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Dell U2211H

First goes the 21.5-inch model but the manufacturer has habitually rounded the number off to 22 in its name (as far as I know, almost all 21.5-inch monitors selling today have the number 22 in their model name irrespective of their matrix type and brand). The native resolution is 1920x1080 pixels which is known as Full HD.

The monitor’s Brightness and Contrast are both set at 75% by default. I achieved my reference level of screen brightness, which is 100 nits (1 nit = 1 candela per square meter), by selecting 53% Brightness and 70% Contrast. I want to remind you that the 100nit brightness of the screen and the settings I achieve it with are not meant necessarily the best way of setting the monitor up. It is just a reference level, identical for all LCD monitors that I test, for checking out certain parameters and looking for certain artifacts that may show up at reduced Brightness and Contrast settings. These settings may not be optimal for your particular conditions.

The monitor regulates its brightness by pulse-width modulation of the backlight at a frequency of 180 Hz.

The maximum brightness is rather low at only 200 nits but the only practical implication is that this monitor may not be bright enough for playing games or watching movies in a brightly lit room. Otherwise, 200 nits is perfectly sufficient. For example, the recommended screen brightness for office applications is 70 to 120 nits, depending on the ambient lighting.

The contrast ratio is very good at over 700:1. The monitor is comparable to modern TN matrixes in this respect.

The blue and green color curves are close to ideal but the red curve goes higher than necessary.

The reduced Brightness and Contrast do not affect the monitor’s color rendering much.

The blue curve rises up in the Game mode, but the color rendering is overall the same.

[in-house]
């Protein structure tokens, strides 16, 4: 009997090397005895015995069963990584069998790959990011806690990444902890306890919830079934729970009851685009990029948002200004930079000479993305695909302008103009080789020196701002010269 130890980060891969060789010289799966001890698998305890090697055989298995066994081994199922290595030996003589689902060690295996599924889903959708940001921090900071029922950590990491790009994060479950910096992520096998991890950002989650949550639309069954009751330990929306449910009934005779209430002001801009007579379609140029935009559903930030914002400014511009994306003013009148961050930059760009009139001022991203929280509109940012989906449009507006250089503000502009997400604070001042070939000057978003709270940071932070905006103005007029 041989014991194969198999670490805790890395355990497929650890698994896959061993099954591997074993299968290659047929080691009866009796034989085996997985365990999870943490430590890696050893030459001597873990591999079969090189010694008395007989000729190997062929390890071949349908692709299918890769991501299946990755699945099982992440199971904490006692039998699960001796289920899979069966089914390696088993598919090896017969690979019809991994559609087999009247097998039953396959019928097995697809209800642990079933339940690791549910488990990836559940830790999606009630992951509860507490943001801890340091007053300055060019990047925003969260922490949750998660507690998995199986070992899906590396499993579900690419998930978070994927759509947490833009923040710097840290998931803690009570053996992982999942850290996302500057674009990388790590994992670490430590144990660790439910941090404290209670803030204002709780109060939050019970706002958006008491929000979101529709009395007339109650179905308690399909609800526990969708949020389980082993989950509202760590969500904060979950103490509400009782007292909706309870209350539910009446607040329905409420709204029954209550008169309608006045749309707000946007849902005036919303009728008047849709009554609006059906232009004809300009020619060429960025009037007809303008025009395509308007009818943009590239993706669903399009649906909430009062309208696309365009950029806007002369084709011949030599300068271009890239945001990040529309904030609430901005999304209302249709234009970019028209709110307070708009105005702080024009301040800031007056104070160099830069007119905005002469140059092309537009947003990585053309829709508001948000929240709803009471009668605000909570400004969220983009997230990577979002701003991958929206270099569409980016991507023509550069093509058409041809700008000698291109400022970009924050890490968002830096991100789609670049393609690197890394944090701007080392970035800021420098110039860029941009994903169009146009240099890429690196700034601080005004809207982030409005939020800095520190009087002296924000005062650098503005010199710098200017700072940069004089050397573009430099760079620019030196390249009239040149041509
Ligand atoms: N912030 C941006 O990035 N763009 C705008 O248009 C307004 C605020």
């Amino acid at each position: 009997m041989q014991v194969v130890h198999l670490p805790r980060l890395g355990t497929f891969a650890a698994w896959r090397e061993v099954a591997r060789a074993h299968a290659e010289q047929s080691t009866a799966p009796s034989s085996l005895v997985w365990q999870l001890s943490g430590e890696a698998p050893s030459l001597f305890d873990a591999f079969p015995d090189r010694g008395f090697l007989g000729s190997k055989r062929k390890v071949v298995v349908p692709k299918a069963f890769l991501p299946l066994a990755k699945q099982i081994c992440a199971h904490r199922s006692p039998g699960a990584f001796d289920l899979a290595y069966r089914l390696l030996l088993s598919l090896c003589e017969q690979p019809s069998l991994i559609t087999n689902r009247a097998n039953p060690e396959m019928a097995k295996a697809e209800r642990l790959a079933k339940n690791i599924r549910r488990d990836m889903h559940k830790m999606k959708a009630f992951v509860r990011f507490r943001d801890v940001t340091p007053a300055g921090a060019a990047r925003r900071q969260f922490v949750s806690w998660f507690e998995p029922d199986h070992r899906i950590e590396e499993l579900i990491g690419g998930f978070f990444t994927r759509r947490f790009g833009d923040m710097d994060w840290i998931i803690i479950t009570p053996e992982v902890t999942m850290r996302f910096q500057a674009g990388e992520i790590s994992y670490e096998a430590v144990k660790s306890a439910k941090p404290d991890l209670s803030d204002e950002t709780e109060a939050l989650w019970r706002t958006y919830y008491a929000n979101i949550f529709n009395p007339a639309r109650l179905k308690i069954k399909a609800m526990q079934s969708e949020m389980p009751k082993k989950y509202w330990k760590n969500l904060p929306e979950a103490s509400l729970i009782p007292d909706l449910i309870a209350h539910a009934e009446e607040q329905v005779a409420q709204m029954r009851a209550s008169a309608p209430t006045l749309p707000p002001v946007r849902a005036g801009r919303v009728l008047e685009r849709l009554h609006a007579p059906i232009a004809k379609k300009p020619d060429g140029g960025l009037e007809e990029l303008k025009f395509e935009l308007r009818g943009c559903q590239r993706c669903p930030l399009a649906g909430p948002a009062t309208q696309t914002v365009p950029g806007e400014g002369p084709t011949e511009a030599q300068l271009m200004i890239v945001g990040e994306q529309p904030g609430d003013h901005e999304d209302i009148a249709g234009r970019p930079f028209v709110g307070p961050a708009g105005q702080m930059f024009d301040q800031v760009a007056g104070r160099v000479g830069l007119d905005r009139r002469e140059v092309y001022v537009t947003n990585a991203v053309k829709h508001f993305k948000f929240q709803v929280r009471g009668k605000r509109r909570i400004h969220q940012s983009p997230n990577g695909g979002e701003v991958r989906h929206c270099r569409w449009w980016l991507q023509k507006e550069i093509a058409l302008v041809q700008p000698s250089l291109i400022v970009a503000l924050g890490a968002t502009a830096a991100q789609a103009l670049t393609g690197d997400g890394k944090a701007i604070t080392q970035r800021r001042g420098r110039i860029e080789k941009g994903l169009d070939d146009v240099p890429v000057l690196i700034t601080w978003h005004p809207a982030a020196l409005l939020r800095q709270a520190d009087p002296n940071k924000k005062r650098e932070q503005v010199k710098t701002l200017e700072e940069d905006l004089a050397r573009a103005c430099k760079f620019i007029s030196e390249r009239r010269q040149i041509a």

I can see no significant changes in the Multimedia mode. I couldn’t find any difference in image quality between these modes with my own eyes, either. Moreover, their Brightness and Contrast settings are the same as in the Standard mode. So, while the Game mode has some practical value just because it is the only one that supports dynamic contrast, the purpose of the Multimedia mode is a mystery to me. The user manual doesn’t cast any light on this matter, giving me a general statement that each mode loads optimal color settings into the monitor.

The monitor’s color gamut matches the sRGB color space well enough, even though not exactly.

The white point is shifted towards greens in each of the monitor’s preset modes, and the greenish hue is quite visible. You can solve this by switching the monitor into Custom (RGB) mode and correcting the colors manually.

Otherwise, the U2211H is free from color rendering problems. It displays all halftones as they should be displayed. There is no banding in color gradients. The different levels of gray do not differ much in tonality.

The average nonuniformity of backlight brightness is 5.4% (with a maximum deflection of 18.3%) for black and 5.4% (with a maximum deflection of 14.7%) for white. This is satisfactory. The pictures above make it clear that the monitor has dark areas at the sides of the screen, a small bright area at the top and a wider bright area at the bottom. There are no critical defects in its backlighting, though.

The monitor’s response time doesn’t depend much on what halftones it switches between. The average is 8.2 milliseconds (GtG), so the U2211H is going to be good in dynamic games. Very fastidious gamers may find this monitor slow but they should instead choose their monitor among 2-millisecond TN-based products.

The RTC mechanism produces some artifacts but their average level is only 7.7% with a maximum of 35%. It is really hard to notice the artifacts unless you are looking for them purposely. For example, typical gaming TN-based monitors have an RTC miss up to 60-70%. The average RTC error of 2-millisecond TN matrixes may be as high as 20% or more!

Thus, the Dell U2211H is a versatile monitor that will be good for both home and office use. It is offered to people who are not satisfied with the image quality (the viewing angles, in the first place) of TN matrixes but are not ready to pay for expensive professional products whose functionality would be redundant for them. The U2211H is considerably more expensive than TN-based monitors but, besides the excellent viewing angles of its e-IPS matrix, it can boast a functional exterior design, DisplayPort interface, and a 4-port USB hub.

When it comes to its technical properties and setup quality, the U2211H is quite a typical midrange product. I could find a few small flaws in it, but those are either insignificant or can be easily corrected by fine-tuning it manually.

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